May 13, 2015 · 3 minutes

In 2011, when Kathyrn Minshew, Alex Cavoulacos, and Melissa McCreery founded The Daily Muse, which was at the time geared towards professional women, the goal was to create a website that did more than just find jobs, like Eventually the site evolved to become the career advice and search marketplace The Muse.

"What we were doing on some levels was very audacious. We wanted to go up against LinkedIn and Indeed and some other legacy players in the career space," explained Minshew. "The fact that we wanted to focus on millennials, and a very digital-native audience was not necessarily perceived as a great idea early on."

According to The Muse co-founder and CEO Minshew, once the company saw started to see traction, there was a change in how people viewed the company. Shifting to put a focus on the soon-to-be employable millennial generation as a whole, and by putting a premium on design, content, and more digital age-minded company profiles, the company has grown to the point where it has 100,000 to 300,000 active users on the site each day — with an average age of 29, compared to an average user age of 47 for LinkedIn users — looking for jobs from companies such as Adidas, Uber, and Facebook.

Today, the New York City-based company announced that it has raised a $10 million Series A to help it continue to expand operations across the country and help more young job hunters find the careers that they want.

The new funding round was led by Theresia Gouw and Jennifer Fonstad of Aspect Ventures, DBL Partners, and QED Investors and also included many of its original seed backers.

In order to differentiate itself even further from sites like LinkedIn — which it already does with a variety of multimedia tools to help the companies that pay to post jobs on its site — The Muse plans to make the entire career hunting experience more personalized.

"We collect a lot of data that can help us show people the types of resources, content, and opportunities that they are looking for, and we want to build that more into the core of the product," Minshew said, adding that moving forward, the company wants to figure out where someone is in their career and target its content and job finding services towards them specifically, which seems like a bit of a shot at the job search establishment. "The product that I envision us being is the difference between discovery and search. When you think about the classic Muse user, who is between 22 and 29 years old, they don't necessarily know what title they want to have or exactly what they are looking for. As The Muse continues to develop a more personalized experience, the goal is to be a suggestion engine for careers that appeal to the young workforce.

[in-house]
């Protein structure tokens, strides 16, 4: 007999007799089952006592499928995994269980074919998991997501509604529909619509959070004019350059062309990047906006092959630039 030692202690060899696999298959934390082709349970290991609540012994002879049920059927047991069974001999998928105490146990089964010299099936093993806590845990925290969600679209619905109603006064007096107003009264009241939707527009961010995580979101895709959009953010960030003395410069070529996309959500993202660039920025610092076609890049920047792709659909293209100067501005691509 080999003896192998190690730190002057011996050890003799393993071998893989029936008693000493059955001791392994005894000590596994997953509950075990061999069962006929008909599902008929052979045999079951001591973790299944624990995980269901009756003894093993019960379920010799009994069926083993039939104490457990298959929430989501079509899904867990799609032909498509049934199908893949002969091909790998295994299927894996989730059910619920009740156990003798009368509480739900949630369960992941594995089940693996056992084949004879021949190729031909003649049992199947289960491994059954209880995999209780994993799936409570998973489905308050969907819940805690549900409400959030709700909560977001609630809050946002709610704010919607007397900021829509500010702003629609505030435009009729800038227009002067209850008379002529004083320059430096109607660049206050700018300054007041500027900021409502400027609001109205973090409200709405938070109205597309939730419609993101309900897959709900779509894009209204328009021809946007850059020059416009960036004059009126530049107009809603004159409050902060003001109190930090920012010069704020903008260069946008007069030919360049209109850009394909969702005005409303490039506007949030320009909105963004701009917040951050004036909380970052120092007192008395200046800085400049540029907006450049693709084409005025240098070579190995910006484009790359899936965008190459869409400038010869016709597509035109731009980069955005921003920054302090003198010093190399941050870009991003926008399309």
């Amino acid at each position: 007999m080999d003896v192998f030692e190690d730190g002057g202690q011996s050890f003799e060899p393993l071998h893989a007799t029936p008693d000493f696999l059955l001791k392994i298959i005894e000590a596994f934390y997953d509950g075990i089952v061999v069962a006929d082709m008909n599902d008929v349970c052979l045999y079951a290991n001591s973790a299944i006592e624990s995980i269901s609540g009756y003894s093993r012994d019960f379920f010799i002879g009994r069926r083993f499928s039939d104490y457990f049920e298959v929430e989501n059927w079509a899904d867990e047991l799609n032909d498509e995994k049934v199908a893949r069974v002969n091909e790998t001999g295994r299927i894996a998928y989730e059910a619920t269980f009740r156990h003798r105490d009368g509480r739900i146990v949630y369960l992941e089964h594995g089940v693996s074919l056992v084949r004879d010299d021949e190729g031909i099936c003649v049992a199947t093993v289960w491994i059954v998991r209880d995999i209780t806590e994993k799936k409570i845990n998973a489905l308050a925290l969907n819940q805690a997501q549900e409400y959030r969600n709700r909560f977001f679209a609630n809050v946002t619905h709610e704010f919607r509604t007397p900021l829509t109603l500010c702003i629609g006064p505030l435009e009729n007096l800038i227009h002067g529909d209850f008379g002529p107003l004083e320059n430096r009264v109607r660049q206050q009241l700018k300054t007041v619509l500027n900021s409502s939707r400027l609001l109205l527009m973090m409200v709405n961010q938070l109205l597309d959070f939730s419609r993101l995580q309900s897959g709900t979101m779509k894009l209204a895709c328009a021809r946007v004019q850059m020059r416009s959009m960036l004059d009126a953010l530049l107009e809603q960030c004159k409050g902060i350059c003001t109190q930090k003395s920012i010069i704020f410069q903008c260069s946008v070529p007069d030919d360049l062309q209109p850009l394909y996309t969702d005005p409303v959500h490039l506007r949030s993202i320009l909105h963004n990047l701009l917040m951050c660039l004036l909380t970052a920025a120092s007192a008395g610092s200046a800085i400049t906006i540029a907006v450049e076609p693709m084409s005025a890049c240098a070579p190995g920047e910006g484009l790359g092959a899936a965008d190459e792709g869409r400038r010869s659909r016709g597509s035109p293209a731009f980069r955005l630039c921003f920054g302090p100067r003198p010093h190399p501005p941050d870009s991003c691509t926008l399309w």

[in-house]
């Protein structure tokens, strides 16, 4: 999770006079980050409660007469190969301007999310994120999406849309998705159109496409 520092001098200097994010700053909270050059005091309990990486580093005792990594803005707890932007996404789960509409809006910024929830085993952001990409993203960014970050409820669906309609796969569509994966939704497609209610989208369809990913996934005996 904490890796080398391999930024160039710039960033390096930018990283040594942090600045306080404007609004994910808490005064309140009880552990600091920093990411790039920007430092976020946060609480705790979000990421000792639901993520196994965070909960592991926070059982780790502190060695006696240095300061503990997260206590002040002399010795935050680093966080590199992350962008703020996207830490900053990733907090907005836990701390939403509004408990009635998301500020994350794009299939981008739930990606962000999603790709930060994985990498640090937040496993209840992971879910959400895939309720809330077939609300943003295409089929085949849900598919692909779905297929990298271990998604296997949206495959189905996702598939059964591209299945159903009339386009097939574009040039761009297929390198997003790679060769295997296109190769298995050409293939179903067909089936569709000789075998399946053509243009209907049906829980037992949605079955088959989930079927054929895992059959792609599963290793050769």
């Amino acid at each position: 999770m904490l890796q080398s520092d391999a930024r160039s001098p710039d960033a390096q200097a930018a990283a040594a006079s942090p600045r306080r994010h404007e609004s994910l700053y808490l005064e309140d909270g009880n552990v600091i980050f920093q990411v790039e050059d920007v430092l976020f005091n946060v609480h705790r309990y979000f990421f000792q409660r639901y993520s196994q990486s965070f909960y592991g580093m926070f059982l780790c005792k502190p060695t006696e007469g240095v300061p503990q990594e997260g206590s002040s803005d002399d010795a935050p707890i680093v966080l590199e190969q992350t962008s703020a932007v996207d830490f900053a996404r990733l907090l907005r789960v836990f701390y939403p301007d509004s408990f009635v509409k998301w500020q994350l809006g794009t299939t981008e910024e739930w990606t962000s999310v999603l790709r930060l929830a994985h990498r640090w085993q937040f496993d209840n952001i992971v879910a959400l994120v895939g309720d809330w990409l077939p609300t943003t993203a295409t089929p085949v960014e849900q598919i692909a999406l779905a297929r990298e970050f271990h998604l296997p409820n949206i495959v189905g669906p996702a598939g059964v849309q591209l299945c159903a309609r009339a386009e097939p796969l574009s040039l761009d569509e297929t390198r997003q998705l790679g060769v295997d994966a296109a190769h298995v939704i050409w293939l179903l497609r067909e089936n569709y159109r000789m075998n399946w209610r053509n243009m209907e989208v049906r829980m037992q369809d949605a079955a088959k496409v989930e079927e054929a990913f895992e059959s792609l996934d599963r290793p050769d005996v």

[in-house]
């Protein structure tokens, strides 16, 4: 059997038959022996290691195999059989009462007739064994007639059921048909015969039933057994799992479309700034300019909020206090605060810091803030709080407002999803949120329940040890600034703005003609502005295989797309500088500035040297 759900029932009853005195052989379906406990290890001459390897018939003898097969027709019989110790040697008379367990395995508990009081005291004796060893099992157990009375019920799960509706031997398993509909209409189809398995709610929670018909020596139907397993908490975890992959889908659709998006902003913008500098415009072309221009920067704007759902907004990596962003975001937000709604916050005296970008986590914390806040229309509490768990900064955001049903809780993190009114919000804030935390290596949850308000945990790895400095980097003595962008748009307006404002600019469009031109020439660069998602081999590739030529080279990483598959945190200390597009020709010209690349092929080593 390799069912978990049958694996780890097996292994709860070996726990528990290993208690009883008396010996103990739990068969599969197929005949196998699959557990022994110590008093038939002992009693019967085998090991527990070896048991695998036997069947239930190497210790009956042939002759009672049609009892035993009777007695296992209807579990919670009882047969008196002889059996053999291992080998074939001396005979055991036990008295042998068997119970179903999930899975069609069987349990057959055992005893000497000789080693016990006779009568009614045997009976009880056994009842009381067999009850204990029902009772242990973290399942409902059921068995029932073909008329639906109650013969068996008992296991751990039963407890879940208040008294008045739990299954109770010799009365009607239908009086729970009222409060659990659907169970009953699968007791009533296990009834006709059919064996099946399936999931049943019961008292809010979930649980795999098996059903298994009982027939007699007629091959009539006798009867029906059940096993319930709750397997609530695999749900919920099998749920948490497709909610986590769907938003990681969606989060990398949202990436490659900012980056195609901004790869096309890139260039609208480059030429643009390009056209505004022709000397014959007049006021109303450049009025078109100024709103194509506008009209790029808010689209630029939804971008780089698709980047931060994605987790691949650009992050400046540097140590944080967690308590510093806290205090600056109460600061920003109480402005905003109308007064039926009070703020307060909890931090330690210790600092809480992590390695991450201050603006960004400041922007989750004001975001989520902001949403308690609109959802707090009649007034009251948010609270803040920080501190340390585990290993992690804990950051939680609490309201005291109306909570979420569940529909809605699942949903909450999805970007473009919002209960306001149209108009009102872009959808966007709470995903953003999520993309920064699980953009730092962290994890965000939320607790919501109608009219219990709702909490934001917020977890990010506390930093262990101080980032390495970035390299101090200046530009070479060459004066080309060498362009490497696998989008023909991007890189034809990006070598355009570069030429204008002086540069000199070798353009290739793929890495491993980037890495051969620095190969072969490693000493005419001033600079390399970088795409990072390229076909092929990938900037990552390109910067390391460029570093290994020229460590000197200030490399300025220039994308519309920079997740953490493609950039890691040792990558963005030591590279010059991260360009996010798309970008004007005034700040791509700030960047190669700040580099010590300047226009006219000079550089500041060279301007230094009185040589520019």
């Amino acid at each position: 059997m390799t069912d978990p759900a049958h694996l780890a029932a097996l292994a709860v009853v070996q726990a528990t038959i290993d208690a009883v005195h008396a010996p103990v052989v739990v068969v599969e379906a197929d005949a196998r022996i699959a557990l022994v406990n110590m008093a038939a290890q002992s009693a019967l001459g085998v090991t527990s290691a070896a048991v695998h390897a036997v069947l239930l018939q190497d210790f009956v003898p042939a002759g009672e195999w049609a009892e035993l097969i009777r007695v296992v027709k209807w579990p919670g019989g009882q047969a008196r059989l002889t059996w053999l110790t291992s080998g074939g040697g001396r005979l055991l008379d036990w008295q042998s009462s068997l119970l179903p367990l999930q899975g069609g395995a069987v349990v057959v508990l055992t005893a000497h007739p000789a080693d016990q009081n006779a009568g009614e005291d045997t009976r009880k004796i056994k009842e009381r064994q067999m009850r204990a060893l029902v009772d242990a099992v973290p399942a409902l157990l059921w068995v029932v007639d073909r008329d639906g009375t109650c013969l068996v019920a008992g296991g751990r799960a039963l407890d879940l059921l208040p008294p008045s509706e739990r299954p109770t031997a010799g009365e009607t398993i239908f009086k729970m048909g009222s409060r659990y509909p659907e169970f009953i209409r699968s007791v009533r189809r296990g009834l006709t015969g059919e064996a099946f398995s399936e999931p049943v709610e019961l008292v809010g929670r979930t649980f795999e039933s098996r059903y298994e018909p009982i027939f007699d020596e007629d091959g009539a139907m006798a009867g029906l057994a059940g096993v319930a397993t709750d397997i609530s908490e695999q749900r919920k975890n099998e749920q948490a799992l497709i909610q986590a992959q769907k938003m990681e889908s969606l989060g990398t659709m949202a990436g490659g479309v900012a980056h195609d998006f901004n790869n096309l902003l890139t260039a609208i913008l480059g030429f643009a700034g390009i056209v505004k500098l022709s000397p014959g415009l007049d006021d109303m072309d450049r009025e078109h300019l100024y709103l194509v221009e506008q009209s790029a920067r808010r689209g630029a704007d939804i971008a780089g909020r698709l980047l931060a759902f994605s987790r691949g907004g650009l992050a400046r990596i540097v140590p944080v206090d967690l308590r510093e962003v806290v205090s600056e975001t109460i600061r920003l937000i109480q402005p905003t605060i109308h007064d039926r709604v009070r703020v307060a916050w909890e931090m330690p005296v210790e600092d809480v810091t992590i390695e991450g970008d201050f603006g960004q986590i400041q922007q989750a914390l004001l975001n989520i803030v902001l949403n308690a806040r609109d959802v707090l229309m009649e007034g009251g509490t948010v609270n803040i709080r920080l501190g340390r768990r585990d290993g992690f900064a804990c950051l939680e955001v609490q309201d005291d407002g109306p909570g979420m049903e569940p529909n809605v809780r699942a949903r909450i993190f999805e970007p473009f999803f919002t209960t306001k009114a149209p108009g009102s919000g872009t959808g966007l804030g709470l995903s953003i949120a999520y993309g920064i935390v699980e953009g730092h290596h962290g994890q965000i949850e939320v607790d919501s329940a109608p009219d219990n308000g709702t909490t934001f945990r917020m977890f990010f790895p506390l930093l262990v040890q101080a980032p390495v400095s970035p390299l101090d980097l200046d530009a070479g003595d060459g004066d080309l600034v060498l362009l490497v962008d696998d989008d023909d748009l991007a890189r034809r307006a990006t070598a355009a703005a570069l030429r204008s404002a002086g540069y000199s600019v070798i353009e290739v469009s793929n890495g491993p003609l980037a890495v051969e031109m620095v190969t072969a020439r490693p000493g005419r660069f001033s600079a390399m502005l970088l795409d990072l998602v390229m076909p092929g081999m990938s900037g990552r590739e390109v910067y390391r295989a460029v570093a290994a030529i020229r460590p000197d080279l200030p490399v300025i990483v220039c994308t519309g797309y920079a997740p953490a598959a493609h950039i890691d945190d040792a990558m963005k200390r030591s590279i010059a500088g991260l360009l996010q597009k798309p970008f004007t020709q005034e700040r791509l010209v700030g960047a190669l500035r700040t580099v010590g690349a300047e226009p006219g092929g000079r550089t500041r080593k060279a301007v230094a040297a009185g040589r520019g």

According to Minshew, The Muse is also going to use some of the new funding to expand its operations geographically.

"The Muse user base is national. We spread across every major urban city in the U.S., as well as most large English-speaking cities abroad, like London and Sydney," Minshew said. However, most of the jobs that the company has on its site are concentrated in about eight cities.

The influx in capital is going to be specifically used to expand The Muse's operations in Austin, Houston, and Atlanta, as well as a host of other cities by the end of 2015. However, the company is still going to be running its business out of New York.

While running a startup out of New York City may seem glorious, the Muse is still a startup and requires some difficult decisions, like often paying more for new talent than you might pay yourself.

Minshew said that she and Alex Cavoulacos (co-founder Melissa McCreery is currently a cancer biology PhD student at UCSF) have some of the lowest salaries at the company. "While we were still at the seed stage, we felt that it was important that if we asked anyone to make a financial sacrifice by joining the team, that we make the biggest and that we lead by example."

The Muse is clearly targeting Millennials with its career discovery tools and will continue to do so with the new funding. But if it can create a more intuitive and less clunky version of LinkedIn, there might be quite a bit of value beyond the post-college set.